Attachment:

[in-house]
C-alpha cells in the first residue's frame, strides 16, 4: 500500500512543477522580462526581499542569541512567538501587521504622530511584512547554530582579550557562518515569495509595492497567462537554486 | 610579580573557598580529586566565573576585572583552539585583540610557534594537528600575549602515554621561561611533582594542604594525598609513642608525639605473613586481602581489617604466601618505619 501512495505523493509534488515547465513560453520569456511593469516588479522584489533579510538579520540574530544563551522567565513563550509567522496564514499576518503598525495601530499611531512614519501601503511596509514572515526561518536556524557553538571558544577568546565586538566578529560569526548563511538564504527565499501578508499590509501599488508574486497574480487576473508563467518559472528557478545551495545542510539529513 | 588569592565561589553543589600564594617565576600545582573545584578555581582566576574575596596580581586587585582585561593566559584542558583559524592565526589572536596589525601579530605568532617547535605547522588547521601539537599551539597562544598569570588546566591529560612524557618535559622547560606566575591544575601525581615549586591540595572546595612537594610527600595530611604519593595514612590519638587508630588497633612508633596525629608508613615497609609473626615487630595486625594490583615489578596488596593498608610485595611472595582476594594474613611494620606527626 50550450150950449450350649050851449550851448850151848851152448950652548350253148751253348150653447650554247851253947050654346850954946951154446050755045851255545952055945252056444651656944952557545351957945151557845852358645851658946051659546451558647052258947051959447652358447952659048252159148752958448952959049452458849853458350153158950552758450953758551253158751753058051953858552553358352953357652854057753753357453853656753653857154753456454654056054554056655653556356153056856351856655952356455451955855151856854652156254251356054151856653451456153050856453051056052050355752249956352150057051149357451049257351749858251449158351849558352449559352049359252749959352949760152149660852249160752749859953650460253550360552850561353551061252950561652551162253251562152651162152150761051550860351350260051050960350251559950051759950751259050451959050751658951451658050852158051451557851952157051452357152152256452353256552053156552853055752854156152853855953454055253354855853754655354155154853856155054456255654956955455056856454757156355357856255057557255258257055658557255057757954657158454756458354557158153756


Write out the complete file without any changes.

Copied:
[in-house]
C-alpha cells in the first residue's frame, strides 16, 4: 500500500512543477522580462526581499542569541512567538501587521504622530511584512547554530582579550557562518515569495509595492497567462537554486 | 610579580573557598580529586566565573576585572583552539585583540610557534594537528600575549602515554621561561611533582594542604594525598609513642608525639605473613586481602581489617604466601618505619 501512495505523493509534488515547465513560453520569456511593469516588479522584489533579510538579520540574530544563551522567565513563550509567522496564514499576518503598525495601530499611531512614519501601503511596509514572515526561518536556524557553538571558544577568546565586538566578529560569526548563511538564504527565499501578508499590509501599488508574486497574480487576473508563467518559472528557478545551495545542510539529513 | 588569592565561589553543589600564594617565576600545582573545584578555581582566576574575596596580581586587585582585561593566559584542558583559524592565526589572536596589525601579530605568532617547535605547522588547521601539537599551539597562544598569570588546566591529560612524557618535559622547560606566575591544575601525581615549586591540595572546595612537594610527600595530611604519593595514612590519638587508630588497633612508633596525629608508613615497609609473626615487630595486625594490583615489578596488596593498608610485595611472595582476594594474613611494620606527626 50550450150950449450350649050851449550851448850151848851152448950652548350253148751253348150653447650554247851253947050654346850954946951154446050755045851255545952055945252056444651656944952557545351957945151557845852358645851658946051659546451558647052258947051959447652358447952659048252159148752958448952959049452458849853458350153158950552758450953758551253158751753058051953858552553358352953357652854057753753357453853656753653857154753456454654056054554056655653556356153056856351856655952356455451955855151856854652156254251356054151856653451456153050856453051056052050355752249956352150057051149357451049257351749858251449158351849558352449559352049359252749959352949760152149660852249160752749859953650460253550360552850561353551061252950561652551162253251562152651162152150761051550860351350260051050960350251559950051759950751259050451959050751658951451658050852158051451557851952157051452357152152256452353256552053156552853055752854156152853855953454055253354855853754655354155154853856155054456255654956955455056856454757156355357856255057557255258257055658557255057757954657158454756458354557158153756